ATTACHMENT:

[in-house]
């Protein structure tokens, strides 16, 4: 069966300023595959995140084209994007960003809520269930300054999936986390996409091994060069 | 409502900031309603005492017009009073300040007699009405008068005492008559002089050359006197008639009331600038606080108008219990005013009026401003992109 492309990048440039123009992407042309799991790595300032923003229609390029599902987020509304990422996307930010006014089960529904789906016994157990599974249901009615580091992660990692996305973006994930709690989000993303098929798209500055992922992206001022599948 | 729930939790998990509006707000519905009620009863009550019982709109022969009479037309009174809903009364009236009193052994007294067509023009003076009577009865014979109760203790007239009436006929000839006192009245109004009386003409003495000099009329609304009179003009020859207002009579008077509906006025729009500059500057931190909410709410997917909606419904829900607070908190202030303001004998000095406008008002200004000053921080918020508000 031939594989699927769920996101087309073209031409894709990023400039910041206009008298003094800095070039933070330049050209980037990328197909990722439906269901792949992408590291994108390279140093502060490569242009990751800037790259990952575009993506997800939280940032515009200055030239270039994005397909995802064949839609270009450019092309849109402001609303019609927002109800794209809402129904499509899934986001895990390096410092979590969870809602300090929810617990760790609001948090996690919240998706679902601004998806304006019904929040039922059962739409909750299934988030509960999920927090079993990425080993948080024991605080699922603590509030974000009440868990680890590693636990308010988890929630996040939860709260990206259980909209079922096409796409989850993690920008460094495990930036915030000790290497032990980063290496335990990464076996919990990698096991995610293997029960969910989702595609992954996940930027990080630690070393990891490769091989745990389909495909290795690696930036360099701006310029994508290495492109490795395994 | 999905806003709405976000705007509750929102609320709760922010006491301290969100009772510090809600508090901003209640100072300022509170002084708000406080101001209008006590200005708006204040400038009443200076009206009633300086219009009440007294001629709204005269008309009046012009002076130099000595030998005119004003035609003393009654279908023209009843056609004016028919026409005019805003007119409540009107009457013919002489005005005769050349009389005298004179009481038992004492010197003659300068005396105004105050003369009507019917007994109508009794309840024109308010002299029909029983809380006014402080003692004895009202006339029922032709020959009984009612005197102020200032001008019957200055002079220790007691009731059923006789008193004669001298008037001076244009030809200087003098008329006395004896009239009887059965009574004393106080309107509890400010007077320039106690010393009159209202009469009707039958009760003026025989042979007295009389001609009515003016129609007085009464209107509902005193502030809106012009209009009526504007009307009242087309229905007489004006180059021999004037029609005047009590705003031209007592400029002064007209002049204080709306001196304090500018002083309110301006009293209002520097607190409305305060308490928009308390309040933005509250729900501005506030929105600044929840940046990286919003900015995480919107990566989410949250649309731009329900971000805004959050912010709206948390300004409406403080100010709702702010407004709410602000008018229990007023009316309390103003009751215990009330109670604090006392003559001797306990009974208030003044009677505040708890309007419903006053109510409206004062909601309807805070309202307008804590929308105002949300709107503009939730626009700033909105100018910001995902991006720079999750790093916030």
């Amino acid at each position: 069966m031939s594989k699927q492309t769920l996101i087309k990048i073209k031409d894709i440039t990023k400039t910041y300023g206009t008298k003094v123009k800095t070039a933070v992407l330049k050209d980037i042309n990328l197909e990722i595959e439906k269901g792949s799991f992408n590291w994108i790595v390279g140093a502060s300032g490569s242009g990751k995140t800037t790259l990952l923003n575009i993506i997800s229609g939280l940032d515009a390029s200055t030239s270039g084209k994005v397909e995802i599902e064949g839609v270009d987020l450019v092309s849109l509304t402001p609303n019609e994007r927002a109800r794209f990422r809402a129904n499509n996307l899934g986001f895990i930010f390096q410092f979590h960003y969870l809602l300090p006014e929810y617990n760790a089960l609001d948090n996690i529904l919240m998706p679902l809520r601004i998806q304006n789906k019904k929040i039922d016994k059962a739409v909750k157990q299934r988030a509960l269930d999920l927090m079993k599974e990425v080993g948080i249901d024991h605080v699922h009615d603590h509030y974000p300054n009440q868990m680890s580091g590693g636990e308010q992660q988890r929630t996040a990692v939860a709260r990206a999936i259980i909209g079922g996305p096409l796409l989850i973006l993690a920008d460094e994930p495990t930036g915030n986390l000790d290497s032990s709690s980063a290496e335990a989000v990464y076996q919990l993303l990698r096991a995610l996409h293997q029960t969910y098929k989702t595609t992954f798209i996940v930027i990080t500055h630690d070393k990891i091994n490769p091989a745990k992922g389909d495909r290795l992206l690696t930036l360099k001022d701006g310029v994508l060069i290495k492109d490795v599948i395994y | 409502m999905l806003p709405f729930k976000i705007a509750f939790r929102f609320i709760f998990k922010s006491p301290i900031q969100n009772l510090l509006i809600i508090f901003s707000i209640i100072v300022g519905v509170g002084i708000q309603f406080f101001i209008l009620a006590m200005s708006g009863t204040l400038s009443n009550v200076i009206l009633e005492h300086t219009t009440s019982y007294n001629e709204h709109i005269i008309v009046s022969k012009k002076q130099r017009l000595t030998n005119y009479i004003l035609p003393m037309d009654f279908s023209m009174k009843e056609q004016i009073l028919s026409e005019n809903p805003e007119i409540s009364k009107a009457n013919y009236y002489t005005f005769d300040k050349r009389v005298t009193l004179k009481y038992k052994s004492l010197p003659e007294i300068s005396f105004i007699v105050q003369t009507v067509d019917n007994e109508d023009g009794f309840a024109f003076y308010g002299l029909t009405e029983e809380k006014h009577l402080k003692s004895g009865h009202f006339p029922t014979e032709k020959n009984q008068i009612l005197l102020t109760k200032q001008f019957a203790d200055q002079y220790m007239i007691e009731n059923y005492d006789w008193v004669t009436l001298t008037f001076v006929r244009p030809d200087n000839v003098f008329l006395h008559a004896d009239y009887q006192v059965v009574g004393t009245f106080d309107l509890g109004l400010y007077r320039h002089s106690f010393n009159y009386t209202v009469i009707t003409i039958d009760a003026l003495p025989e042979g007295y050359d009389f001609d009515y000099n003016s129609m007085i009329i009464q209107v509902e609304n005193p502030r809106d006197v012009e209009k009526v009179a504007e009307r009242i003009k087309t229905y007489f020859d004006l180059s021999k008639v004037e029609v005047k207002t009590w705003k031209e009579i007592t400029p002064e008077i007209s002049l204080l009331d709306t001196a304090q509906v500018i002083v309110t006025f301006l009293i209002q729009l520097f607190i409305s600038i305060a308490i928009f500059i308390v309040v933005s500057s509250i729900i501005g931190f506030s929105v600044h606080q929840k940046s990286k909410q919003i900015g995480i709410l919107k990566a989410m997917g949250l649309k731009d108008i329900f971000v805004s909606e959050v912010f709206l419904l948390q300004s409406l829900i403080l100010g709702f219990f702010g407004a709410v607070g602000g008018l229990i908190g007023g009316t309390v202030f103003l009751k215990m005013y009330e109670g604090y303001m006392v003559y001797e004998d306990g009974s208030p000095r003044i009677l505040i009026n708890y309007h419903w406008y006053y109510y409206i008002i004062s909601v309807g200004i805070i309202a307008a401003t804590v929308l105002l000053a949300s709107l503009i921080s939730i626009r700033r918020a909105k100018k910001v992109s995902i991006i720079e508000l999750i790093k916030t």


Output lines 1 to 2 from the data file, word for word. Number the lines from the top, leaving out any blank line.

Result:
[in-house]
């Protein structure tokens, strides 16, 4: 069966300023595959995140084209994007960003809520269930300054999936986390996409091994060069 | 409502900031309603005492017009009073300040007699009405008068005492008559002089050359006197008639009331600038606080108008219990005013009026401003992109 492309990048440039123009992407042309799991790595300032923003229609390029599902987020509304990422996307930010006014089960529904789906016994157990599974249901009615580091992660990692996305973006994930709690989000993303098929798209500055992922992206001022599948 | 729930939790998990509006707000519905009620009863009550019982709109022969009479037309009174809903009364009236009193052994007294067509023009003076009577009865014979109760203790007239009436006929000839006192009245109004009386003409003495000099009329609304009179003009020859207002009579008077509906006025729009500059500057931190909410709410997917909606419904829900607070908190202030303001004998000095406008008002200004000053921080918020508000 031939594989699927769920996101087309073209031409894709990023400039910041206009008298003094800095070039933070330049050209980037990328197909990722439906269901792949992408590291994108390279140093502060490569242009990751800037790259990952575009993506997800939280940032515009200055030239270039994005397909995802064949839609270009450019092309849109402001609303019609927002109800794209809402129904499509899934986001895990390096410092979590969870809602300090929810617990760790609001948090996690919240998706679902601004998806304006019904929040039922059962739409909750299934988030509960999920927090079993990425080993948080024991605080699922603590509030974000009440868990680890590693636990308010988890929630996040939860709260990206259980909209079922096409796409989850993690920008460094495990930036915030000790290497032990980063290496335990990464076996919990990698096991995610293997029960969910989702595609992954996940930027990080630690070393990891490769091989745990389909495909290795690696930036360099701006310029994508290495492109490795395994 | 999905806003709405976000705007509750929102609320709760922010006491301290969100009772510090809600508090901003209640100072300022509170002084708000406080101001209008006590200005708006204040400038009443200076009206009633300086219009009440007294001629709204005269008309009046012009002076130099000595030998005119004003035609003393009654279908023209009843056609004016028919026409005019805003007119409540009107009457013919002489005005005769050349009389005298004179009481038992004492010197003659300068005396105004105050003369009507019917007994109508009794309840024109308010002299029909029983809380006014402080003692004895009202006339029922032709020959009984009612005197102020200032001008019957200055002079220790007691009731059923006789008193004669001298008037001076244009030809200087003098008329006395004896009239009887059965009574004393106080309107509890400010007077320039106690010393009159209202009469009707039958009760003026025989042979007295009389001609009515003016129609007085009464209107509902005193502030809106012009209009009526504007009307009242087309229905007489004006180059021999004037029609005047009590705003031209007592400029002064007209002049204080709306001196304090500018002083309110301006009293209002520097607190409305305060308490928009308390309040933005509250729900501005506030929105600044929840940046990286919003900015995480919107990566989410949250649309731009329900971000805004959050912010709206948390300004409406403080100010709702702010407004709410602000008018229990007023009316309390103003009751215990009330109670604090006392003559001797306990009974208030003044009677505040708890309007419903006053109510409206004062909601309807805070309202307008804590929308105002949300709107503009939730626009700033909105100018910001995902991006720079999750790093916030």